"Out of band" work in an agile environment

"Out of band" work in an agile environment

Recently, I was talking to someone about how to prioritise and assign resource for out-of-band work: work that isn’t planned and managed according to your regular process, but rather appears out of the blue, whether a problem caught by monitoring or a misfeature reported by a user.

How do you make sure there’s someone available to do the out-of-band work? Some out-of-band work needs dealing with immediately, but some can wait. How do you decide which?

Why is this a problem?

It’s perhaps worth briefly discussing why this can be a significant problem for agile teams. Surely an agile team can cope with work that comes in, prioritising it against business needs (perhaps with the help of a business-side specialist)? Can’t self-organising teams figure this out?

The trouble is that many performant agile teams rely on the ability to focus, whether on a single piece of work for the few hours or days it takes, or a broader feature that chains multiple pieces of work together to deliver some concrete improvement to end users. Out-of-band work draws focus.

However a high-performing team can indeed figure this out, coming up with practices that allow them to respond to out-of-band work without significantly damaging their focus. They may like to start from these suggestions, and for teams that are still developing their abilities, perhaps these ideas can help as well.

Who should do out-of-band work?

There seem to be two options here: either you keep the out-of-band work within the team, or you put it in a different team.

With the rise of Lean Software Development, and particularly related movements like Devops, it feels strange to separate out anything that is maintenance work on your team’s product from the team itself; it runs against a number of the lean principles. However we’ll consider the implications of doing just that, as well as a halfway house where some subset of the team is always split off to work on out-of-band work.

Out-of-band as a separate team

You can have a team alongside the product team whose job it is to handle out-of-band work. This means that out-of-band issues don’t impact the product team’s velocity. However there are a number of significant drawbacks:

  • splits knowledge of the product between the team responsible for that product and a separate team — in particular, Conway’s Law may start to apply: your software may stop being the shape you need it to be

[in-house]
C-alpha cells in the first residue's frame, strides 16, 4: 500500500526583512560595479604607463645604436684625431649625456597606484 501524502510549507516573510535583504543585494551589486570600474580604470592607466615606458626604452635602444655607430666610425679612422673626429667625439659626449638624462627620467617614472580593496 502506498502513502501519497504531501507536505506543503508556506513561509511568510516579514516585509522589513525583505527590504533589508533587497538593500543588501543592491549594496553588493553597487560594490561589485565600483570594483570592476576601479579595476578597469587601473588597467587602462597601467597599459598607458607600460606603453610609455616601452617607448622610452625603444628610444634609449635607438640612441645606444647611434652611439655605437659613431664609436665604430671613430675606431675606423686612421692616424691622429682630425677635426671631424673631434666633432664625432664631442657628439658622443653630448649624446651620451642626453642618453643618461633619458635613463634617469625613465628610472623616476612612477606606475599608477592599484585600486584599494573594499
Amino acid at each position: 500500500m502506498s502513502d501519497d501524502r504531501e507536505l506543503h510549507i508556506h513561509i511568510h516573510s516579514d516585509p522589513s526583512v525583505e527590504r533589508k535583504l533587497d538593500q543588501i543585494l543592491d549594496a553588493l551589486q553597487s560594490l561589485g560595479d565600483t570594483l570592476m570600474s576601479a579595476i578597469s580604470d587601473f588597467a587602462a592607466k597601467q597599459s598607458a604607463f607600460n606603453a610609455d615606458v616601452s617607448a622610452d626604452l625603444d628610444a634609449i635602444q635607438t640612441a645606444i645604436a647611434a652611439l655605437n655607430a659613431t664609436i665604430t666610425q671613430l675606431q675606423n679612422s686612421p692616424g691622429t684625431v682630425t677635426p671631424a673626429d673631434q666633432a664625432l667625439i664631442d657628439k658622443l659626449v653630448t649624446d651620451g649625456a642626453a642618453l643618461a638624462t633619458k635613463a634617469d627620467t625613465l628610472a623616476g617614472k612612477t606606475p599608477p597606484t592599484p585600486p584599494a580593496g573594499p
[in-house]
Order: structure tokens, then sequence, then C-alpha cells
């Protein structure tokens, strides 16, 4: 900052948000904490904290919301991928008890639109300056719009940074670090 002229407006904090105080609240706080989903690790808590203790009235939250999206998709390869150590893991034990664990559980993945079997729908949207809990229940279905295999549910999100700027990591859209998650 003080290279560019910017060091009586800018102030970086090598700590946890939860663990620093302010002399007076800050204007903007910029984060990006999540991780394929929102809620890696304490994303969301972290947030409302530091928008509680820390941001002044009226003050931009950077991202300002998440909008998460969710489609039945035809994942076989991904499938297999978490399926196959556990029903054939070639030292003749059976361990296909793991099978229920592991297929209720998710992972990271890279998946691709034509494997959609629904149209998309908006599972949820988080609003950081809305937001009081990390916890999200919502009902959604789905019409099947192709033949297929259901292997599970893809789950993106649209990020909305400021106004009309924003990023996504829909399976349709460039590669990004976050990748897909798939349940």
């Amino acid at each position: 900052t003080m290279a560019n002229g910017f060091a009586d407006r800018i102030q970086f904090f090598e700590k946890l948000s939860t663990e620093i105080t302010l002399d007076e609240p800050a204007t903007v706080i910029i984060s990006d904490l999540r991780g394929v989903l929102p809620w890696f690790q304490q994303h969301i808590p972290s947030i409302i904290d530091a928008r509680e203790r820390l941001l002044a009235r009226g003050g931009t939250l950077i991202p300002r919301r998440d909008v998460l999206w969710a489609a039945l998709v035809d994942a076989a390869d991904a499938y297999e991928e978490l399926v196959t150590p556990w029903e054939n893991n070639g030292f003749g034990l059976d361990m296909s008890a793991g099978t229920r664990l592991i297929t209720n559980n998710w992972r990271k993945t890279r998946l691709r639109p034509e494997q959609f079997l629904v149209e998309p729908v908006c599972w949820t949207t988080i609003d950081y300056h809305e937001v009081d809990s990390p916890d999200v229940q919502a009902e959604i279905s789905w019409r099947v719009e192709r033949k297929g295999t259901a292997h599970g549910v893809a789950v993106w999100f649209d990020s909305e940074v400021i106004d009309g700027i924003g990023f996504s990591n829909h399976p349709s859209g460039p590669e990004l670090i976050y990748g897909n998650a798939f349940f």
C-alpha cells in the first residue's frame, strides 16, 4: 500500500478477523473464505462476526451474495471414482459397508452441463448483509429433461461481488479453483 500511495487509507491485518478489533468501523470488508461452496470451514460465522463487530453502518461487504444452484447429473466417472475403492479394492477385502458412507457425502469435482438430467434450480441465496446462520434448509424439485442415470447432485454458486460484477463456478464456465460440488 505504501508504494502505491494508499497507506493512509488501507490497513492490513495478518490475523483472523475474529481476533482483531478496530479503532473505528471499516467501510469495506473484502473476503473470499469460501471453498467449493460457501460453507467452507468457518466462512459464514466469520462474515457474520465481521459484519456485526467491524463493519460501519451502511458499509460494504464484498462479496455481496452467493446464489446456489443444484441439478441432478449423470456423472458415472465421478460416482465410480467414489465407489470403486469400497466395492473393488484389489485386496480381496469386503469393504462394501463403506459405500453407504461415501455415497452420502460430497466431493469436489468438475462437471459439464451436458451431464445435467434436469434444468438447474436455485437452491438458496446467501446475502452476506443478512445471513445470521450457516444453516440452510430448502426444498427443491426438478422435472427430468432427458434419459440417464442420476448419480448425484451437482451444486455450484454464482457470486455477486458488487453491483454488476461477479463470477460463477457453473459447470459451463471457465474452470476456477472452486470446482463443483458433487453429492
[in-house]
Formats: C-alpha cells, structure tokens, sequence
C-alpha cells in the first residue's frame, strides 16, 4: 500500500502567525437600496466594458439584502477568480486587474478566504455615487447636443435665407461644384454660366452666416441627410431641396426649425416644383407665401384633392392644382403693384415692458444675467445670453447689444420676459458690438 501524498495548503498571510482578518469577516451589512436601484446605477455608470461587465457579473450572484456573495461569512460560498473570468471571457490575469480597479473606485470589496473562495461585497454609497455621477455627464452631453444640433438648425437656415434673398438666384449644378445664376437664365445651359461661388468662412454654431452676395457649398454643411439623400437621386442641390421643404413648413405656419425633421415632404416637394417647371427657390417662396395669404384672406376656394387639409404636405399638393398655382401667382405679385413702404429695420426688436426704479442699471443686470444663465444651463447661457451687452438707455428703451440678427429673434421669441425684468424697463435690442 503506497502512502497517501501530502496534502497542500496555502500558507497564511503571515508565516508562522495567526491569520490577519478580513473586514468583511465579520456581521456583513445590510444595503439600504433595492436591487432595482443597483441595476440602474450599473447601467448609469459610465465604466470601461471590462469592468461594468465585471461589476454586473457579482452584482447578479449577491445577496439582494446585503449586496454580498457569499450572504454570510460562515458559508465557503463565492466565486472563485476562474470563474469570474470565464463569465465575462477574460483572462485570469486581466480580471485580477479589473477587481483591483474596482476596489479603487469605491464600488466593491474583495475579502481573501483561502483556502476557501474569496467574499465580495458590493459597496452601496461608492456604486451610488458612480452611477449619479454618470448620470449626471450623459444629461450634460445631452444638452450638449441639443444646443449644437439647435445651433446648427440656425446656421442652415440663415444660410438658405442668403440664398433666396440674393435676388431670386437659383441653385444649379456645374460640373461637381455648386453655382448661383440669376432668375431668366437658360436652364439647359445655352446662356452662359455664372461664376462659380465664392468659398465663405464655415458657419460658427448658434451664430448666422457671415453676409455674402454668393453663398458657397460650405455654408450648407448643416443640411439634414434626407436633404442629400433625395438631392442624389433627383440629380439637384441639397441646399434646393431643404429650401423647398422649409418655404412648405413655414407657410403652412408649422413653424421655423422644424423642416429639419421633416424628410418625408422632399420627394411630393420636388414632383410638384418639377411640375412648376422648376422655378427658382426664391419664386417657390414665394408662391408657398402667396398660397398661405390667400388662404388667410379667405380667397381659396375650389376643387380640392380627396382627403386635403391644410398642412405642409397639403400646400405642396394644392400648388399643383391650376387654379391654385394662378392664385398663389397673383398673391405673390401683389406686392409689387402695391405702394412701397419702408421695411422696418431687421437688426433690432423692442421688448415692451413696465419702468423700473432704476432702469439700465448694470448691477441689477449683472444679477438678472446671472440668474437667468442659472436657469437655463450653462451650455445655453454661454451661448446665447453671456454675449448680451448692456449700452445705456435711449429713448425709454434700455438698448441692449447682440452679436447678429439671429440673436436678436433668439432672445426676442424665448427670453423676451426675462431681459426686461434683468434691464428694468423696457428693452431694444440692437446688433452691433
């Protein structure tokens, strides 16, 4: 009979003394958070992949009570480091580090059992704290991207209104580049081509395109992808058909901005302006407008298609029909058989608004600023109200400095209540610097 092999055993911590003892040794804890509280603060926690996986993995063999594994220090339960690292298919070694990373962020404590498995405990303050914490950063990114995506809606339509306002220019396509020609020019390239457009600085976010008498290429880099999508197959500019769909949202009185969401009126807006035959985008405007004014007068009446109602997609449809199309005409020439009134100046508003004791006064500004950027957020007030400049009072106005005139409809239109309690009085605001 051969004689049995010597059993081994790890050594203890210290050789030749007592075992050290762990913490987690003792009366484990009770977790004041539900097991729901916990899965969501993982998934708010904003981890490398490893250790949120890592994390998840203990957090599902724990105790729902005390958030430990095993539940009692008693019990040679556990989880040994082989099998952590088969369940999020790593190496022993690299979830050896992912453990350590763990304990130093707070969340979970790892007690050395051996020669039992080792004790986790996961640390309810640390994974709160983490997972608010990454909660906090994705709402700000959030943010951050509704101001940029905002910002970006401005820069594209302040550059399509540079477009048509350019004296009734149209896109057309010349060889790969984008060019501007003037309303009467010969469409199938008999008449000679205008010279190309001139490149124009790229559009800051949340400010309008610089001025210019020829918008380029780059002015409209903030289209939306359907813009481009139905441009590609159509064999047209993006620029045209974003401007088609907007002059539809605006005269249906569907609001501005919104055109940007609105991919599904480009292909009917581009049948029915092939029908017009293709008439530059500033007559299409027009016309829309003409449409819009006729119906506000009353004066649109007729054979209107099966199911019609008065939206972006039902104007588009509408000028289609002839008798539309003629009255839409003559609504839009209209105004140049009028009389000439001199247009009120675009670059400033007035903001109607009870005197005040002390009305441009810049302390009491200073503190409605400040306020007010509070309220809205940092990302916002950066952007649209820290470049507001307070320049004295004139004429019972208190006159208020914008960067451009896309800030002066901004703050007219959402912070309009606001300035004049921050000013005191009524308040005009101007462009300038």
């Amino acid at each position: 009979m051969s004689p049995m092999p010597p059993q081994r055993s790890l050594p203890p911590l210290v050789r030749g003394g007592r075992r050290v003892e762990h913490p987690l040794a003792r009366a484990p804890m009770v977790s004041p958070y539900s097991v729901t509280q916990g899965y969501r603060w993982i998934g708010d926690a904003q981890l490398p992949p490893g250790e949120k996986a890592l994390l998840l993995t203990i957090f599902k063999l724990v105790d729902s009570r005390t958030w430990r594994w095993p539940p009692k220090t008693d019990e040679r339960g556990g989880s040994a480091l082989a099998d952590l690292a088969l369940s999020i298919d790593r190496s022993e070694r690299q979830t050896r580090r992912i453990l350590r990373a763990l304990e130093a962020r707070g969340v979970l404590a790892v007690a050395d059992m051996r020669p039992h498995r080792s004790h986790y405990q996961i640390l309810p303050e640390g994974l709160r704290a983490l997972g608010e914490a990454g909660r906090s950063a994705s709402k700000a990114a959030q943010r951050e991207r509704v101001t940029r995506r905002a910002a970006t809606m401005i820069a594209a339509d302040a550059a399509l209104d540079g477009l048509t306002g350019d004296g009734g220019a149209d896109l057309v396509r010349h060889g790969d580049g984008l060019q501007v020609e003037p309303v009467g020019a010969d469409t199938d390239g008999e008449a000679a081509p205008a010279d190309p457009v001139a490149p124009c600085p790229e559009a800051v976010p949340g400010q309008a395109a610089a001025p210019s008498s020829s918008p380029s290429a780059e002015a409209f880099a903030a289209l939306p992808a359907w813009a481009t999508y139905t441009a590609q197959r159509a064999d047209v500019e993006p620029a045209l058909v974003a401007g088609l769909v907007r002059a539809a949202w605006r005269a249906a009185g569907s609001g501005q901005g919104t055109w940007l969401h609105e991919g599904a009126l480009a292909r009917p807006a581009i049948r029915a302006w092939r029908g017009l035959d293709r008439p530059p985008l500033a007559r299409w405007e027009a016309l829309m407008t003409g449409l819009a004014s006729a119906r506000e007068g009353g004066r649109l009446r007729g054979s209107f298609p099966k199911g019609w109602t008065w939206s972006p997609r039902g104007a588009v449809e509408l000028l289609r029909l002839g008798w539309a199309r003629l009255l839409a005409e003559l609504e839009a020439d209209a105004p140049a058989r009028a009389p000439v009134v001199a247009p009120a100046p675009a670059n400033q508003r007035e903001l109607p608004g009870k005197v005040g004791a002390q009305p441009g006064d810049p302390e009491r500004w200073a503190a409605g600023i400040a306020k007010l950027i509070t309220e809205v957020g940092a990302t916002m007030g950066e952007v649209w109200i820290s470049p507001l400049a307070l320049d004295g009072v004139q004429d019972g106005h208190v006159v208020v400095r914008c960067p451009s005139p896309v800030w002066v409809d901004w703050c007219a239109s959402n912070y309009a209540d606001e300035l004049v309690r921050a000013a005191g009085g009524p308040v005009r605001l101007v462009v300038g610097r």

• if an issue requires knowledge that the out-of-band team doesn’t have, it will still impact on the product team

  • career progression for the out-of-band team may be harder to manage

  • may create conflict counter to the Devops idea of having operational responsibility within the product team

There’s an exception where most of the out-of-band work is actually product support (for example helping configure a user’s system, or setting up a customisation). In that case it may be worth having a tier of support to handle this. Bugfixes to the product itself I’d still advocate go to the product team (even if the upstream support tier can propose those fixes, much as people outside an open source project can contribute proposed changes).

Out-of-band rotas

Each day, or week, or iteration, you can split off one or more team members to handle out-of-band issues.

This can work well, although many people don’t like doing it. In particular, teams or individuals that are worried about their velocity, rather than using it to guide them, may react against this way of working because it’s “not what we’re here for”. (This can be countered by providing a better idea of what the team actually is there for, encompassing the customer needs that drive doing out-of-band work.)

However explicitly and constantly changing the “shape” of the team in this fashion may well reduce cohesion and capability, particularly in a team with less experienced members, or where knowledge of some parts of the system is focussed in specific members. While it’s possible for someone on out-of-band duty to help and support those doing product development, this starts to look and feel a lot more like the next option.

Out-of-band agile practices

At the other end of the spectrum of having a separate out-of-band team, is for all out-of-band work to be handled by the team directly. While this may seem counter to some agile methodologies, which often strongly advise against introducing work mid-sprint, I’ve always viewed specific methodologies as a particular checkpoint on the path to ideal (although likely idealised and unattainable) agile working, where work flows through the team on a just-in-time basis. Providing each work item is also kept small, the team will have significant flexibility to pick up out-of-band work promptly.

But how quickly is prompt in this case? Should people drop what they’re doing as soon as a bug comes in?

How should we prioritise out-of-band work?

Some bugs and issues need addressing as soon as they happen. If the database behind your main product goes down, someone needs to jump on that. Other issues aren’t so urgent. For instance, if a report is sent to your finance team every Monday, and one week they notice that some of the subtotals aren’t correct, you have most of a week to fix it. (Providing the core figures are correct, finance folk are pretty nifty with Excel.)